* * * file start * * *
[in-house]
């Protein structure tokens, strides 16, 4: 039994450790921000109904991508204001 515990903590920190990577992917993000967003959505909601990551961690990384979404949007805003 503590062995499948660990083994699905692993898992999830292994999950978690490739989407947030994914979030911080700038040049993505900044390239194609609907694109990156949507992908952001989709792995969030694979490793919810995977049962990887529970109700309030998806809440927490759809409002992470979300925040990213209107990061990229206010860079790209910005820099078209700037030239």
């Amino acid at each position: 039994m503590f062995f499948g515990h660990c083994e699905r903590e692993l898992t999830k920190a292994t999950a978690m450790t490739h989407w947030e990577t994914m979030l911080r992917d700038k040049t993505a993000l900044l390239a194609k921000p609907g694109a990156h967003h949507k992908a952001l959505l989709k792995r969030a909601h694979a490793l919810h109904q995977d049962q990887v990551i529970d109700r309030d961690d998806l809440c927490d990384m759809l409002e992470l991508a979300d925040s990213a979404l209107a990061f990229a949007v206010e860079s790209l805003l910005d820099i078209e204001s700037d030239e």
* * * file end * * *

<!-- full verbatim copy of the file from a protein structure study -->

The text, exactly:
[in-house]
């Protein structure tokens, strides 16, 4: 039994450790921000109904991508204001 515990903590920190990577992917993000967003959505909601990551961690990384979404949007805003 503590062995499948660990083994699905692993898992999830292994999950978690490739989407947030994914979030911080700038040049993505900044390239194609609907694109990156949507992908952001989709792995969030694979490793919810995977049962990887529970109700309030998806809440927490759809409002992470979300925040990213209107990061990229206010860079790209910005820099078209700037030239």
């Amino acid at each position: 039994m503590f062995f499948g515990h660990c083994e699905r903590e692993l898992t999830k920190a292994t999950a978690m450790t490739h989407w947030e990577t994914m979030l911080r992917d700038k040049t993505a993000l900044l390239a194609k921000p609907g694109a990156h967003h949507k992908a952001l959505l989709k792995r969030a909601h694979a490793l919810h109904q995977d049962q990887v990551i529970d109700r309030d961690d998806l809440c927490d990384m759809l409002e992470l991508a979300d925040s990213a979404l209107a990061f990229a949007v206010e860079s790209l805003l910005d820099i078209e204001s700037d030239e």